Psychiatric drugs are an essential part of treatment for some sufferers of depression. The most common drug treatment is the use of antidepressants. Antidepressants should only be used in cases of severe depression, or moderate depression which has not responded to psychological therapy and lifestyle changes. There are two reasons for this. Firstly, recent research has shown that unless you are very severely depressed, antidepressants do not work any better than placebos. Secondly, like any drug, antidepressants can have unwanted side-effects. In particular they are associated with an increase in suicide risk, so unless the patient is severely depressed, the risks of antidepressant drugs outweigh the potential benefits. You can find a guide to 'what you need to know' about antidepressants in this post.

Antidepressant treatment is usually offered in addition to psychological therapy, not instead of it. As for which antidepressant is right for you, it is impossible to tell. Basically it's a case of trial-and-error. In young adults and teenagers, psychiatrists will usually begin antidepressant treatment by prescribing fluoxetine (Prozac), due to its relative safety compared with other drugs it is the only one approved for treating under-18's, who are at an increased risk compared to adults of committing suicide as a result of antidepressants. In adults, citalopram (Celexa) is often the first drug prescribed. Whichever particular drug it is, SSRI's are generally the first line of treatment for unipolar depression. Most doctors begin by prescribing a very low dose and gradually increase it until it's high enough to work. If after 4-6 weeks you don't feel any better, your doctor will usually increase your dosage further.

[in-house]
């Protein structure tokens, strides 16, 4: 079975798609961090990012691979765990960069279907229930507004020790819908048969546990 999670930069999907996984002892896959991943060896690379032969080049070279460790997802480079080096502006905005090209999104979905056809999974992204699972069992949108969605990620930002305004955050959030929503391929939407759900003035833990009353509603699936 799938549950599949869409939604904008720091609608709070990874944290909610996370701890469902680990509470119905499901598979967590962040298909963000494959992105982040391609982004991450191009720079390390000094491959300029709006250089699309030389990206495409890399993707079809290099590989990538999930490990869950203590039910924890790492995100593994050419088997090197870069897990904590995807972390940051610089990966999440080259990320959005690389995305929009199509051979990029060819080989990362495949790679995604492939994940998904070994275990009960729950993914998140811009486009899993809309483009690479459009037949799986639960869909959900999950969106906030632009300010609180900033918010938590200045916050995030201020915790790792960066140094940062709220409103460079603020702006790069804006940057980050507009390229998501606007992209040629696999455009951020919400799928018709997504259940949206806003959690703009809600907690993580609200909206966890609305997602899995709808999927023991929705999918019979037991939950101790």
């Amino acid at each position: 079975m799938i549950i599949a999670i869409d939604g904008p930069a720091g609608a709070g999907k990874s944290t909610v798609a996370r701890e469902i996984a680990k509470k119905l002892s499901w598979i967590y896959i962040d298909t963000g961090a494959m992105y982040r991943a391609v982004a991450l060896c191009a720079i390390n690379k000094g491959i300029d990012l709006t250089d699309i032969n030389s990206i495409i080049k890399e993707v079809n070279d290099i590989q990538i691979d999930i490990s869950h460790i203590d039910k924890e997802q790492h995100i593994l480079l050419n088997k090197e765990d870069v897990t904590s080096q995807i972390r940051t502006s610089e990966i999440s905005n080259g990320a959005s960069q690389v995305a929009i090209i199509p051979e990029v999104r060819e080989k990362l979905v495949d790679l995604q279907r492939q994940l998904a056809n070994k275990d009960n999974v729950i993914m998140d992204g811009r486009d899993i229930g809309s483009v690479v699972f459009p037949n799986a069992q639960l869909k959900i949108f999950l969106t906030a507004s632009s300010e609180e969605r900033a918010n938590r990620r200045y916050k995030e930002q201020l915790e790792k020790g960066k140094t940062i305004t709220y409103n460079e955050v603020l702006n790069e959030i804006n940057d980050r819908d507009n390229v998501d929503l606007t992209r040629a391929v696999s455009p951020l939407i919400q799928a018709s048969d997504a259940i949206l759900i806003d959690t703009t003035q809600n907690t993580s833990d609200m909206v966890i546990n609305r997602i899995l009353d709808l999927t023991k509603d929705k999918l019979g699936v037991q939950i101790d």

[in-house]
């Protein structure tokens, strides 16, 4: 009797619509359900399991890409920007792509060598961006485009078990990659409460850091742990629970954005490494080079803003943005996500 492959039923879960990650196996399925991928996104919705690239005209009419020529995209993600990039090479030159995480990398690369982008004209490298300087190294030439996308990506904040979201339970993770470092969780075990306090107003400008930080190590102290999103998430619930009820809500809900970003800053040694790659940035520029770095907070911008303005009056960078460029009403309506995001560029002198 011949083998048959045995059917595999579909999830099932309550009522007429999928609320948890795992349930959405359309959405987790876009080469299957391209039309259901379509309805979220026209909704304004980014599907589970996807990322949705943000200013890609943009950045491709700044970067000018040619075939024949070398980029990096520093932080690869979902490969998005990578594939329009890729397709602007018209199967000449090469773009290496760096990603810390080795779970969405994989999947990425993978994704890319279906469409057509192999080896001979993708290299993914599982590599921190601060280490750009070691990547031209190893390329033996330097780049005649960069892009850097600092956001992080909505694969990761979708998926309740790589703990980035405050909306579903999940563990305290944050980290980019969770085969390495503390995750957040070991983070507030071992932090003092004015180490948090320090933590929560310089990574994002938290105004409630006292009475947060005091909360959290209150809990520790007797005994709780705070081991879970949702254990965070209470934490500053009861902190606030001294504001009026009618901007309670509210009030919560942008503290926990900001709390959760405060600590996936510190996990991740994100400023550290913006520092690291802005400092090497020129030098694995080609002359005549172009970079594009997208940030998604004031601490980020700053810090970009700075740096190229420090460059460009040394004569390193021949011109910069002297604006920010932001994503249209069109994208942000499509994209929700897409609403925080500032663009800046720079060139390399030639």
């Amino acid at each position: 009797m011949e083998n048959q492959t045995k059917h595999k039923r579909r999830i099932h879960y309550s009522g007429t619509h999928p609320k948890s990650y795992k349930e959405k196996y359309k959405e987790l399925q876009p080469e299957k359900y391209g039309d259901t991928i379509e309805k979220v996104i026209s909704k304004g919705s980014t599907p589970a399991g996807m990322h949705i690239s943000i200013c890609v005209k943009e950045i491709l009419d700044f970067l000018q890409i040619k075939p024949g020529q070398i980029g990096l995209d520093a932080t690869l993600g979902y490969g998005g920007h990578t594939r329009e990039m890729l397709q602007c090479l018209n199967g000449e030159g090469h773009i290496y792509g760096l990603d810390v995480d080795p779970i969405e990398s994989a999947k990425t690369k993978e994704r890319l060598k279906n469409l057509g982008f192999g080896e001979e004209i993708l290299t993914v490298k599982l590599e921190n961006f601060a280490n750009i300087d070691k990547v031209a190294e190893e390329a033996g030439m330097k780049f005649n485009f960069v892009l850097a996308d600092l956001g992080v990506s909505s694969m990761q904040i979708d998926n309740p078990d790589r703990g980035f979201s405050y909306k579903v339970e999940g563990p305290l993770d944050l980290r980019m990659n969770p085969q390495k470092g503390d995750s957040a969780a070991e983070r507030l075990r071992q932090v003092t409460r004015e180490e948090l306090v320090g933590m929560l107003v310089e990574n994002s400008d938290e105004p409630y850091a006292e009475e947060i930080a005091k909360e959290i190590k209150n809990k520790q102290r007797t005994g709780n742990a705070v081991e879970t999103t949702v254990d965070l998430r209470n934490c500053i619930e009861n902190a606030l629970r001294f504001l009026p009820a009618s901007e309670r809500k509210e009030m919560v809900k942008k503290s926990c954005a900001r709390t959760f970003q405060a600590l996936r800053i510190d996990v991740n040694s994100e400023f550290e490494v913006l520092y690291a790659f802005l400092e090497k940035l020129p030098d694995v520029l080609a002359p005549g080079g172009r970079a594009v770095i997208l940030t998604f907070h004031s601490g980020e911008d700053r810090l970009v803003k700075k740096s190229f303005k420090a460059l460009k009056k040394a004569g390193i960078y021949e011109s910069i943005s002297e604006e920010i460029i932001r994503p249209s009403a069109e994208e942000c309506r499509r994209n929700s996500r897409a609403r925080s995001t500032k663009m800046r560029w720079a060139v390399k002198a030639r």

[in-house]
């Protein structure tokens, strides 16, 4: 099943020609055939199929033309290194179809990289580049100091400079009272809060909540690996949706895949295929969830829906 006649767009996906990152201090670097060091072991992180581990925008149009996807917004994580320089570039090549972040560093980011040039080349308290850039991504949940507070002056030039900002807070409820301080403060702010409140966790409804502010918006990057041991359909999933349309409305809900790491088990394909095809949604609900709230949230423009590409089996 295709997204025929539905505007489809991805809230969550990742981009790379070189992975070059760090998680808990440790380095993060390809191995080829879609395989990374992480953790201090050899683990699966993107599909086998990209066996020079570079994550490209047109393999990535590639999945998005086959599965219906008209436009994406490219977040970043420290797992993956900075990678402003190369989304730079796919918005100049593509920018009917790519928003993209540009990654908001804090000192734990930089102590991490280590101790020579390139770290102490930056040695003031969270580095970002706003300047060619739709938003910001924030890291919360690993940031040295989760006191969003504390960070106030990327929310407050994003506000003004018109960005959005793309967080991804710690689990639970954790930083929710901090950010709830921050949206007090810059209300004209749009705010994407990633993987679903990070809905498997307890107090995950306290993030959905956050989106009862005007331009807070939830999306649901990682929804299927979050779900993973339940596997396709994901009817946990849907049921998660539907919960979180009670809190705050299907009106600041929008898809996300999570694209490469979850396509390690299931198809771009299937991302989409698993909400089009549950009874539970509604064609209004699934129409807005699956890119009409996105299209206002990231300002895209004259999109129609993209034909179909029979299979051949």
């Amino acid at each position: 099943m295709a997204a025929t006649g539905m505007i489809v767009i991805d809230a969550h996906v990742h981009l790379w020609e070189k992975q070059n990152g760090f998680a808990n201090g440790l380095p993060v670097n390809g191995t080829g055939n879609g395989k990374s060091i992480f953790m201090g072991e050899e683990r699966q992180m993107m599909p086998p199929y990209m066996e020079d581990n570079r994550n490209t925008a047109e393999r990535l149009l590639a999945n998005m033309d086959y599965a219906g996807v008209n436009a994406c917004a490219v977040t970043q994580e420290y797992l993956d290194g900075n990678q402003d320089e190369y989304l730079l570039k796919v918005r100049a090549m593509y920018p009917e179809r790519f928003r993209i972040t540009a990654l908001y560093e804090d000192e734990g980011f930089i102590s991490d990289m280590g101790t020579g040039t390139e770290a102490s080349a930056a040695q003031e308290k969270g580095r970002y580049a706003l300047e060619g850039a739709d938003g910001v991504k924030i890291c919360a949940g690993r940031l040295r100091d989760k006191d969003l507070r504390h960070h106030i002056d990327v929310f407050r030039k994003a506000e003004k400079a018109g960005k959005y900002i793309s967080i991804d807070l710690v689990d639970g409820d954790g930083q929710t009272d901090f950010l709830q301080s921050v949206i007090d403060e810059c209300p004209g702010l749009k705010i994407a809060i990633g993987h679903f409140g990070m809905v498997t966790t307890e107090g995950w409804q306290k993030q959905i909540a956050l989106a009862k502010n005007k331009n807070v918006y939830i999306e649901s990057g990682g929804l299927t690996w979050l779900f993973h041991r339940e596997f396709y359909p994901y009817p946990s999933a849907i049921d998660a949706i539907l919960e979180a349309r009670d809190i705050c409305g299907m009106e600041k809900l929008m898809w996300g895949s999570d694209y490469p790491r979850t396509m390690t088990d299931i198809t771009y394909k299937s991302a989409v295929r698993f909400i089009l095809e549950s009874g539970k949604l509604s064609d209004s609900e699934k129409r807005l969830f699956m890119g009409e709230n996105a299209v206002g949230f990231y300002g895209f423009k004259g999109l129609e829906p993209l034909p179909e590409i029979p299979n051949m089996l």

If after a couple of months you are still experiencing symptoms, or if you can't tolerate the side-effects of the antidepressant there are several options. Your psychiatrist can switch you to a different SSRI or to one from a different class of antidepressants, or they can suggest that you add a second medication to supplement your current one. If you responded partly to the first drug, it makes sense to try a different SSRI or add another medication to it. If you didn't respond at all, it's probably more sensible to switch to a different class. This process continues until you the drug or combination of drugs which works for you, and which you tolerate well. Psychiatric patients sometimes call this the 'med-go-round'. It can be frustrating, and the side-effects can sometimes be unpleasant, but ultimately for the severely ill it's a worthwhile process, because the right drug (or combination thereof) can help you turn your life around.

Electro-Convulsive Therapy (ECT)